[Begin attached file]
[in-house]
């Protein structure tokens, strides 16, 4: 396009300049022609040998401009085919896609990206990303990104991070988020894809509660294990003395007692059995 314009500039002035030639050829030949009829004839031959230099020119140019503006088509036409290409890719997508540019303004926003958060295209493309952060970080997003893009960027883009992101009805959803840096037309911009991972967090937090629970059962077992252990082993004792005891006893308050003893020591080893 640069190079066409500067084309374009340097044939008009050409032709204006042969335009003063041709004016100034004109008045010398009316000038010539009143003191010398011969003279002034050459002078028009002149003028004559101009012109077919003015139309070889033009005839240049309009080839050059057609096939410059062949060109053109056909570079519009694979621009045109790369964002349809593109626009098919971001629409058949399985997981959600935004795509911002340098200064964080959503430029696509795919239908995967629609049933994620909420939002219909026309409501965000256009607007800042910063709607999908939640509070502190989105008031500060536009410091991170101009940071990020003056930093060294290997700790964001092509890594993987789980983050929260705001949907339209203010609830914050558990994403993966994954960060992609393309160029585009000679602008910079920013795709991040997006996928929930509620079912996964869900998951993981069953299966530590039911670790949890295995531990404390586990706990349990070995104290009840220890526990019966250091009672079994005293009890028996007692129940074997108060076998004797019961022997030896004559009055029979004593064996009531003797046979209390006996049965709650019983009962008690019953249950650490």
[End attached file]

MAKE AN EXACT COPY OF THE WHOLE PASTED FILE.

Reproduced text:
[in-house]
């Protein structure tokens, strides 16, 4: 396009300049022609040998401009085919896609990206990303990104991070988020894809509660294990003395007692059995 314009500039002035030639050829030949009829004839031959230099020119140019503006088509036409290409890719997508540019303004926003958060295209493309952060970080997003893009960027883009992101009805959803840096037309911009991972967090937090629970059962077992252990082993004792005891006893308050003893020591080893 640069190079066409500067084309374009340097044939008009050409032709204006042969335009003063041709004016100034004109008045010398009316000038010539009143003191010398011969003279002034050459002078028009002149003028004559101009012109077919003015139309070889033009005839240049309009080839050059057609096939410059062949060109053109056909570079519009694979621009045109790369964002349809593109626009098919971001629409058949399985997981959600935004795509911002340098200064964080959503430029696509795919239908995967629609049933994620909420939002219909026309409501965000256009607007800042910063709607999908939640509070502190989105008031500060536009410091991170101009940071990020003056930093060294290997700790964001092509890594993987789980983050929260705001949907339209203010609830914050558990994403993966994954960060992609393309160029585009000679602008910079920013795709991040997006996928929930509620079912996964869900998951993981069953299966530590039911670790949890295995531990404390586990706990349990070995104290009840220890526990019966250091009672079994005293009890028996007692129940074997108060076998004797019961022997030896004559009055029979004593064996009531003797046979209390006996049965709650019983009962008690019953249950650490």